As an early intervention therapist/behavioral specialist who primarily works with young children and as a mother to a young autistic daughter, I am always looking for the best learning tools to utilize during my therapy sessions as well as at home.
The below is a very detailed list of my all-time favorite things (with pics and my personal descriptions) that I use during my therapy sessions and at home with Autumn. Lots of overlapping between developmental, PT, OT and Speech here. 30 items to be exact with some honorable mentions. Just too much to narrow down to a smaller number.
As always, supervision is highly suggested and required for pretty much all of the items mentioned below (use common sense as well).
In addition, please feel free to share this information with your family relatives and friends this holiday season who may be asking you what to get for your little butterfly. Most of the items mentioned are for younger children, but I'm sure older kids can use them as well!
Lastly, the tools/toys/items mentioned below are my personal favorites, this doesn't mean that you or your little will enjoy them or that you have to go out and buy and use them how I do. My descriptions and opinions of each item listed are derived from my personal opinions and from my experiences. Thus, just because it worked for my child or some of my work kids, doesn't mean it will work for yours. Parents, remember you are the expert on your child and know what he/she will like.
Any questions or concerns regarding any of the below "favorites" should be followed up with your child's teachers/therapist team for recommendations/second opinions as well (weighted blanket, chewy tubes for example). I am not an expert on these items mentioned nor am I claiming to be one either.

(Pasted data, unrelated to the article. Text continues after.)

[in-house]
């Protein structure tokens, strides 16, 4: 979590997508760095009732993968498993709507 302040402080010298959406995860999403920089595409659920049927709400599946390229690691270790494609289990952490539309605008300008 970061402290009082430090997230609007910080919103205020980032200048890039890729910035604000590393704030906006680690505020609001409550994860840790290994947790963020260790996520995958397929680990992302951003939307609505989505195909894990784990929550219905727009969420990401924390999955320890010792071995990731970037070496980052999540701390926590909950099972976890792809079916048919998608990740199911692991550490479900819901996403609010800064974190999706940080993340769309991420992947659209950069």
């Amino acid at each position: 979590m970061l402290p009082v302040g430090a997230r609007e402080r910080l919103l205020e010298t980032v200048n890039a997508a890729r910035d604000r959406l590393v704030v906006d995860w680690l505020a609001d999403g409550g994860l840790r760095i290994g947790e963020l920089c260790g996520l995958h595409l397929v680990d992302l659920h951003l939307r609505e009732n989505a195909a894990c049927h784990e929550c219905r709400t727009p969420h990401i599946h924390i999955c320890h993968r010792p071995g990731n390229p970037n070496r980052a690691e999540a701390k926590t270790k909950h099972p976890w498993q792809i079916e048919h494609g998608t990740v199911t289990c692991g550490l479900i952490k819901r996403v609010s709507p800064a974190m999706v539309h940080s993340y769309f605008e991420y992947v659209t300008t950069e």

In no particular order, here's the list of My Favorite Things:
1. Puzzles (Melissa and Doug): I'm a huge "puzzle person" and all of my families know me as being the puzzle queen. Not only are learning puzzles fun, they can increase overall cognition, communication, and fine motor skills. Melissa and Doug puzzles are my favorite!!
2. Dot paint- funny thing is, I haven't used this with my families, but Autumn loves them!! They're good for providing input as well as being creative. Plus it's fun and easy cleanup. Most are washable as well.
3. Chewy tubes- For our little seekers who enjoy biting down onto straws and who may bite in general...this one is a MUST have, but as always, it should be used under direct supervision. Autumn has her chews readily accessible and they've helped with providing sensory input as well.
4. Parachute- Remember how much fun the large parachutes were in gym class?? Now imagine a smaller one that can be used at home. Most kids LOVE this one, but for some, it can be a bit overwhelming and may take time to warm up to. A favorite activity is having the child lay inside the parachute and with two adults, we lift them, rock and sing to them nursery rhymes leaving off the ends of the words. Helps with vestibular input as well.
5. Bubbles- Kids LOVE bubbles!! They are so much fun and help work on isolating the index/pointing finger to get them to pop as well as the mouth muscles to help them blow. My favorite kind are the ones from Gymboree (pictured below).
6. Books! Specifically board books for the littles- flip and see ones (Karen Katz), Eric Carle and Pete the Cat series are some of my favorites. Again, as a therapist I am known for my puzzles and my books because a.- it requires them to sit and listen, b.-children love to look at the pictures and there's so much interaction involved. c.- both expressive and receptive language can evolve from reading...my list goes on.
7. Sensory balls- so much fun to explore these. They can also be used as figits depending on the size of the ball.
8. Small trampoline with handles/trampoline- talk about getting the energy out and providing vestibular input! Always one of my favorites. Autumn loves hers!
9. Hot Wheels and Trains- Not only are they so much fun to play with, they help with establishing those first syllables and sounds! Add a track to this, even better. I use cars often as reinforcers with my kiddos. They love them! Autumn loves them too!